An empirical analysis of neural network memory structures for basin water quality forecasting
AbstractThis research investigates the cumulative multi-period forecast accuracy of a diverse set of potential forecasting models for basin water quality management. The models are characterized by their short-term (memory by delay or memory by feedback) and long-term (linear or nonlinear) memory structures. The experiments are conducted as a series of forecast cycles, with a rolling origin of a constant fit size. The models are recalibrated with each cycle, and out-of-sample forecasts are generated for a five-period forecast horizon. The results confirm that the JENN and GMNN neural network models are generally more accurate than competitors for cumulative multi-period basin water quality prediction. For example, the JENN and GMNN models reduce the cumulative five-period forecast errors by as much as 50%, relative to exponential smoothing and ARIMA models. These findings are significant in view of the increasing social and economic consequences of basin water quality management, and have the potential for extention to other scientific, medical, and business applications where multi-period predictions of nonlinear time series are critical.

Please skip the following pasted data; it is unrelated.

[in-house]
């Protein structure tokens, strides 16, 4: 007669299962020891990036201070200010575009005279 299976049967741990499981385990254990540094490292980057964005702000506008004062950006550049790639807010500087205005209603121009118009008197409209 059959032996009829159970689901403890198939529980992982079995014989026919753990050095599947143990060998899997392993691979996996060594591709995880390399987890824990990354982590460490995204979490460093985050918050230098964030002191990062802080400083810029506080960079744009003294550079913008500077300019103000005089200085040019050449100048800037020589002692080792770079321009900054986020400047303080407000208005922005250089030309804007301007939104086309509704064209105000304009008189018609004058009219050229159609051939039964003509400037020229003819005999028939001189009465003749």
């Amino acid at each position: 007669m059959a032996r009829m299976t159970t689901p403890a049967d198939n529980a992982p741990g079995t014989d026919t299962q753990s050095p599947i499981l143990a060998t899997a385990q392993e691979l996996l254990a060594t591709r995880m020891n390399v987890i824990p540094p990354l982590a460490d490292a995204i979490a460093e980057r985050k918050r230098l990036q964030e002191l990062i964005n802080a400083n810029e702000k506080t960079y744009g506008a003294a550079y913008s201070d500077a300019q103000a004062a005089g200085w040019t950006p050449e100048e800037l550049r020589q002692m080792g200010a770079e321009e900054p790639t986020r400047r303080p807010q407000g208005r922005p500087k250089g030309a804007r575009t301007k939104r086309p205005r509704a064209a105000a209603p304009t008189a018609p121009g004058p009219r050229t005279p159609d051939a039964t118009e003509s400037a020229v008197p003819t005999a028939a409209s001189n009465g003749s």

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Bibliographic InfoArticle provided by Elsevier in its journal International Journal of Forecasting.
Volume (Year): 27 (2011)
Issue (Month): 3 (July)
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Web page: http://www.elsevier.com/locate/ijforecast
Watershed management Short-term memory Jordan-Elman neural network Gamma memory neural network;
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- Armstrong, J. Scott & Collopy, Fred, 1992. "Error measures for generalizing about forecasting methods: Empirical comparisons," International Journal of Forecasting, Elsevier, vol. 8(1), pages 69-80, June.
- Tashman, Leonard J., 2000. "Out-of-sample tests of forecasting accuracy: an analysis and review," International Journal of Forecasting, Elsevier, vol. 16(4), pages 437-450.
- Armstrong, J. Scott, 2007. "Significance tests harm progress in forecasting," International Journal of Forecasting, Elsevier, vol. 23(2), pages 321-327.
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